Jemima Khan paid tribute to her late niece Iris Goldsmith in a touching Instagram post shared a week after the teenager’s funeral.
Writing on the social media site yesterday, Jemima, 45, shared the meaning of the name Iris: ‘Rainbow goddess of Greek mythology who used rainbows as a bridge to carry messages from the gods to mankind.’
The poetic message was shared alongside a photo of a girl, believed to be Iris, looking out across the sea with a rainbow.
A second photo shows a group of youngsters, believed to be Iris’ friends, gathered at a tree shrine to the teenager in Barnes Common, south-west London. Covered in flowers and messages to the youngster, it has been dubbed ‘Iris’ tree’.
Jemima Khan paid tribute to her late niece Iris Goldsmith in a touching Instagram post shared a week after the teenager’s funeral. Among the photos was this one of a group of youngsters, believed to be Iris’ friends, at a shrine in Barnes Common, south-west London
Iris, 15, the daughter of Kate Rothschild and Ben Goldsmith, was killed when her 4×4 vehicle flipped on her family farm in North Brewham, Somerset, two weeks ago. Her family released this photo of the teenager on the day of
Iris, 15, the daughter of Kate Rothschild and Ben Goldsmith, was killed when her 4×4 vehicle flipped on her family farm in North Brewham, Somerset, two weeks ago.
Her aunt Jemima, the older sister of Mr Goldsmith, was among the mourners who attended the private funeral at St Mary’s Church in Barnes, south-west London, last Wednesday.
Her grief-stricken father and younger brother Frankie, 13, were pictured fighting back tears as they led pallbearers in carrying her coffin.
Slowly following them down the central aisle during the sombre ceremony was her mother Kate and brother Isaac, 11.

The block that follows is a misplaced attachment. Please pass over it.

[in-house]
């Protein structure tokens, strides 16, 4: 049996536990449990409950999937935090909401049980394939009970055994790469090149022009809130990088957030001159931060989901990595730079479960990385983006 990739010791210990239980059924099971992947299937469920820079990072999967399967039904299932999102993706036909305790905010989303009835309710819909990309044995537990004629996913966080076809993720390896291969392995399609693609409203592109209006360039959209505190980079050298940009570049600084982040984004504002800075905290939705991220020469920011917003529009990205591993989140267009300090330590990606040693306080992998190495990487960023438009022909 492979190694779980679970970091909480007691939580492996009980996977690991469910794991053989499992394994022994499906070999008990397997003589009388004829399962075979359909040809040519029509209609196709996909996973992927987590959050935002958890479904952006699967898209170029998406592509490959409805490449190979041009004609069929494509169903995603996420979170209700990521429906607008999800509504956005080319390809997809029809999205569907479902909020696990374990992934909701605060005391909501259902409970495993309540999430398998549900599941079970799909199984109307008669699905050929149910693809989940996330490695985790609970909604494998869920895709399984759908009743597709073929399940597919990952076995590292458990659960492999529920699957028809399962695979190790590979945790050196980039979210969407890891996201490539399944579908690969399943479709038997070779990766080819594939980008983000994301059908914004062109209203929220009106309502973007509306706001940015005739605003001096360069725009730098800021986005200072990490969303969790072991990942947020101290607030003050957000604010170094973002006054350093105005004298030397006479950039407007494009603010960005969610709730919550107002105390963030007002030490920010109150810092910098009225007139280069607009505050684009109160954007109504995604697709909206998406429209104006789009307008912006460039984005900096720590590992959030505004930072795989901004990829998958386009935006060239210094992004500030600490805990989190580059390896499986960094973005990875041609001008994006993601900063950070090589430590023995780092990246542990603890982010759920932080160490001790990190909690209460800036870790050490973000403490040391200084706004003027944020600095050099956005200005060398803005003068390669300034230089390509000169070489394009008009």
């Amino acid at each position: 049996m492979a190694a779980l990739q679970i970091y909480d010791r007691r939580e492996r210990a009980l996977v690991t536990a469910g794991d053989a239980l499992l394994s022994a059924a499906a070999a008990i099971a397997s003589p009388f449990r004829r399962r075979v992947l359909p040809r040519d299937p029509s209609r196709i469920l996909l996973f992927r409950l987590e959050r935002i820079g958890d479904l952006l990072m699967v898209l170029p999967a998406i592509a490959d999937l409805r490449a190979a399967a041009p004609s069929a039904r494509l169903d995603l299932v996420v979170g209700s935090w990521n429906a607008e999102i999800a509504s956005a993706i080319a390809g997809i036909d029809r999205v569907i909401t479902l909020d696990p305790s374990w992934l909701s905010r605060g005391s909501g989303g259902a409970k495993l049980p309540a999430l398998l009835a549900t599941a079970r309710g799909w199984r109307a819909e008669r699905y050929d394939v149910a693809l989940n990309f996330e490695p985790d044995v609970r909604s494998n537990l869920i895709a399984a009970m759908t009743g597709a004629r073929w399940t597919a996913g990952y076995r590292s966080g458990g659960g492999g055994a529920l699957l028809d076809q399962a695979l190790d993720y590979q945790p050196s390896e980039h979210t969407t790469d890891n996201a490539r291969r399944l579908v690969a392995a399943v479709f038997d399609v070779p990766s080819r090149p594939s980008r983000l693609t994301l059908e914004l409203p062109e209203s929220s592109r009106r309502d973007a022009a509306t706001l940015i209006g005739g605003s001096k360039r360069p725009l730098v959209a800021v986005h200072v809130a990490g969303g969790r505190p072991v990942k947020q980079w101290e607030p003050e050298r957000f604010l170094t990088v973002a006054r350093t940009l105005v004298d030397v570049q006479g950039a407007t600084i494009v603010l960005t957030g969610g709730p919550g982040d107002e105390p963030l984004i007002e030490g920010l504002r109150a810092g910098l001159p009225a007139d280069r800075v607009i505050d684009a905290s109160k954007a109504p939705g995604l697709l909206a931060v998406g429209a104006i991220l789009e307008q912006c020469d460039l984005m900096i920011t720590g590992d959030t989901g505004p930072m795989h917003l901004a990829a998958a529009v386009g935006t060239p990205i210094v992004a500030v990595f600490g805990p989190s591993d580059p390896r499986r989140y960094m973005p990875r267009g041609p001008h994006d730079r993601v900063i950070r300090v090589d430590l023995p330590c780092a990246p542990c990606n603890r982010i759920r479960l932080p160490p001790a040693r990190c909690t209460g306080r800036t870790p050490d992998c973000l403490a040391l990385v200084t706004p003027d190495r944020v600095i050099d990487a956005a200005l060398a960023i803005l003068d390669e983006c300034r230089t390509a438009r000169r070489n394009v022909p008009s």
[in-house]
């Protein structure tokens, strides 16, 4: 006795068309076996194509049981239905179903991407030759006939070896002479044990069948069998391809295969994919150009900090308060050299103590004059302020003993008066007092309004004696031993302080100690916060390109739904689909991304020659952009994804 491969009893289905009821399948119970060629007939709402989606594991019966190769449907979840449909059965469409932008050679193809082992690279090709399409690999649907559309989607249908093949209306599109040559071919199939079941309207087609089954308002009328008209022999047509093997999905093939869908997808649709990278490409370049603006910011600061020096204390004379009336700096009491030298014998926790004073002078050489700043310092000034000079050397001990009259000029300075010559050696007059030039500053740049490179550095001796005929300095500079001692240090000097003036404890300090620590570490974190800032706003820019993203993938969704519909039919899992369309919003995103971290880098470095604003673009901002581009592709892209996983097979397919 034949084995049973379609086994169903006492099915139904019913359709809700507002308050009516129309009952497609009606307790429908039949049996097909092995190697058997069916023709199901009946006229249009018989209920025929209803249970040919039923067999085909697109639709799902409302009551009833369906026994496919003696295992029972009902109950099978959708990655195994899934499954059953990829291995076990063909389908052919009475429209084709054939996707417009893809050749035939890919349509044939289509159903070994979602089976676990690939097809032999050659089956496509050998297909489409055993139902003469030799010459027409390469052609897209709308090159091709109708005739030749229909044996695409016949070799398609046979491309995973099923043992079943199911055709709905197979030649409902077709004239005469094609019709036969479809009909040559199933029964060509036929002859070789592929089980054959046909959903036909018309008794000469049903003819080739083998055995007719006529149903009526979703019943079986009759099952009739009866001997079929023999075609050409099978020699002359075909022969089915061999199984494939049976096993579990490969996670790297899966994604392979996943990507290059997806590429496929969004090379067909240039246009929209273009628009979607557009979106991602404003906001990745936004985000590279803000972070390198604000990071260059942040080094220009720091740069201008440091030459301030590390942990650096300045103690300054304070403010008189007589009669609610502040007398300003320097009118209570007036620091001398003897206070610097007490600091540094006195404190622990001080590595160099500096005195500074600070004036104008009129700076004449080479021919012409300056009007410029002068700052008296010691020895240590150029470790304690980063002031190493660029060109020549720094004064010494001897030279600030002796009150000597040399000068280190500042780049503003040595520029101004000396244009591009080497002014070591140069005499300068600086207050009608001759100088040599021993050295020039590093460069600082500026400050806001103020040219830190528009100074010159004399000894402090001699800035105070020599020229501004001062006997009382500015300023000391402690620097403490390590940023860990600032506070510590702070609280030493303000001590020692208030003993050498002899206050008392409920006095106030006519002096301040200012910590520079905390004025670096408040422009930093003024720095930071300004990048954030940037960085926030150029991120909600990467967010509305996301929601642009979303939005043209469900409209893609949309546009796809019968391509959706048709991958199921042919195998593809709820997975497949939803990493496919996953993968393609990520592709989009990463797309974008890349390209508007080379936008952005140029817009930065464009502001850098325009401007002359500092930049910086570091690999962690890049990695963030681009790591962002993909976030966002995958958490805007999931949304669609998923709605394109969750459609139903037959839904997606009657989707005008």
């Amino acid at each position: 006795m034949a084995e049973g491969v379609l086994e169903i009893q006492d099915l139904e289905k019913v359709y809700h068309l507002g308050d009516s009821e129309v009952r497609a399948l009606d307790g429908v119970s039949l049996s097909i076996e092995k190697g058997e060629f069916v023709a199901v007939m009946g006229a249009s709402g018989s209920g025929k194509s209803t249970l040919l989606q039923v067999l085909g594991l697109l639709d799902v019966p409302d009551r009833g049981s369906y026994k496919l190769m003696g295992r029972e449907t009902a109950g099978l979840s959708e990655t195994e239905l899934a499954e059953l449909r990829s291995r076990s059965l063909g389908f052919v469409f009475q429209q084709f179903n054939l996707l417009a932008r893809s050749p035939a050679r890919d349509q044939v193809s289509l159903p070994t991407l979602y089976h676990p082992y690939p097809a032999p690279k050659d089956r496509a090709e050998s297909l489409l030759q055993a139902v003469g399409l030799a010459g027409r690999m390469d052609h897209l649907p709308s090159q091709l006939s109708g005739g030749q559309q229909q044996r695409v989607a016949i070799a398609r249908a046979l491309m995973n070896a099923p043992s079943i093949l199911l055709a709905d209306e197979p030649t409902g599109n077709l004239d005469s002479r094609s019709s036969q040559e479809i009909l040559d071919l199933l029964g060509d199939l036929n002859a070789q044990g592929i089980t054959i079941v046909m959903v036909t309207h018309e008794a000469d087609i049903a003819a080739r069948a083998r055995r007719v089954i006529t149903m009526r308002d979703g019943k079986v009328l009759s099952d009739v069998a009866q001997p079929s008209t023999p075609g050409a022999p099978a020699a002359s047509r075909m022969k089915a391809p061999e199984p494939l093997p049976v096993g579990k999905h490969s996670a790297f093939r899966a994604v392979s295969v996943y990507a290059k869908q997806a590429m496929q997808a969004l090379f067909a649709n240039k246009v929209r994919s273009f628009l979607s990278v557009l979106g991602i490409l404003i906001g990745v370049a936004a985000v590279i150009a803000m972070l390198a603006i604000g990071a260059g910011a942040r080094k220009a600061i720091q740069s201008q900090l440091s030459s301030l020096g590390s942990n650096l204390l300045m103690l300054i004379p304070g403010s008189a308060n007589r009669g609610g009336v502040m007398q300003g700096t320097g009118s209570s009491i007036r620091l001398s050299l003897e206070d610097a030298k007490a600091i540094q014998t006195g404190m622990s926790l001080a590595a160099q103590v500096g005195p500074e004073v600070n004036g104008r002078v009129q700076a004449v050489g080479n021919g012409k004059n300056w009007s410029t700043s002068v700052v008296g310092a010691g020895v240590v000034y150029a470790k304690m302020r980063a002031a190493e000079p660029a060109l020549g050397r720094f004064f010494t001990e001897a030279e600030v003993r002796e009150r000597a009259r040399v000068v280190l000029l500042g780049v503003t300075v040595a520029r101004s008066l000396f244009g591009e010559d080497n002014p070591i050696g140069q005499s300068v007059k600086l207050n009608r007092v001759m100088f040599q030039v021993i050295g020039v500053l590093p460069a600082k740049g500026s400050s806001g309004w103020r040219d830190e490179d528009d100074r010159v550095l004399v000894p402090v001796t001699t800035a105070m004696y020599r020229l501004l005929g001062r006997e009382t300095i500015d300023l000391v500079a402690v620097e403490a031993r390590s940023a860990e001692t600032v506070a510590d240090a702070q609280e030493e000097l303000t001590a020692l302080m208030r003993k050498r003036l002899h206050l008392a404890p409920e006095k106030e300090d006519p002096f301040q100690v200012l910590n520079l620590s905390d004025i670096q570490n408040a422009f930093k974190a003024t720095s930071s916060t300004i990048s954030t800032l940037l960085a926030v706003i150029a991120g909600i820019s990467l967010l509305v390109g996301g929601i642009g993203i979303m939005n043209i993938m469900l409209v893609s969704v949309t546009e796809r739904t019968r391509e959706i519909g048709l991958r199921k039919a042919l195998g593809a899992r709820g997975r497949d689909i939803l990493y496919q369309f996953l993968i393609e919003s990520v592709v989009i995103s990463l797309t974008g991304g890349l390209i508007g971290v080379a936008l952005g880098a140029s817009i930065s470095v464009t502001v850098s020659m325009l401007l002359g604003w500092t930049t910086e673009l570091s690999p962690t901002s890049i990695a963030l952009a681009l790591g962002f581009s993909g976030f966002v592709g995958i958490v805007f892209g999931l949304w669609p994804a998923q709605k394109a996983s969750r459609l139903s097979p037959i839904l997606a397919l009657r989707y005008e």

Jemima shared this poetic message about the definition of the name Iris, alongside a photo of a girl, believed to be Iris, looking out across the sea with a rainbow, both seen above
They were joined by her cousins Sulaiman and Kasim Khan, and her uncles, James Rothschild and Zac Goldsmith.
Behind them were aunts, grandparents and cousins, who kept their heads low while Heartbeats by José González played through speakers before Emile Sande gave a live performance.
Jemima, pictured last month, is the sister of Ben Goldsmith, Iris’ father
In an emotional eulogy, Iris’s heartbroken mother Kate said the family have been torn apart by her death.
She said: ‘I can’t possibly begin to explain the ocean of grief we find ourselves in or the feeling of being shattered into a thousand unfindable pieces.
‘And even harder than that would be to explain her, to really do her justice. She was simply spectacular, her light was brighter than any I’ve ever known.
‘She was just magical, but there aren’t enough words, or I don’t know how to find them at least.’
Her brothers Frankie and Isaac also delivered a message at the funeral, which was led by the Bishop of Buckingham, Dr Alan Wilson.
The family also made public a number of photos of Iris last week.
Images included a touching tribute by Iris’s friends that saw them inscribe her name in sand in huge letters and lock hands on a beach in Cornwall.
The family made public a handful of photos from Iris’ funeral at St Mary’s Church in Barnes, London, last Wednesday, including this one of her coffin being carried from the church
The family released a photo of the order of service, left, and one of Iris in school uniform, right
Grief-stricken father Ben Goldsmith, pictured, has paid tribute to his daughter on a number of occasions. This photo was released by the family last week
Other candid shots showed the ‘life-giving, fun and free’ 15-year-old putting on her school uniform, pinning up polaroids on the wall of her room and cradling a young child.
Iris was the first child of Mr Goldsmith – who is the younger brother of Conservative MP Zac Goldsmith and documentary-maker Jemima – and his ex-wife, Ms Rothschild.
They married in 2003, uniting two of Britain’s most wealthy families, but divorced a decade later.
The teenager, who attended Wycombe Abbey, an independent girls’ boarding school in High Wycombe, Buckinghamshire, died at the start of the summer holidays.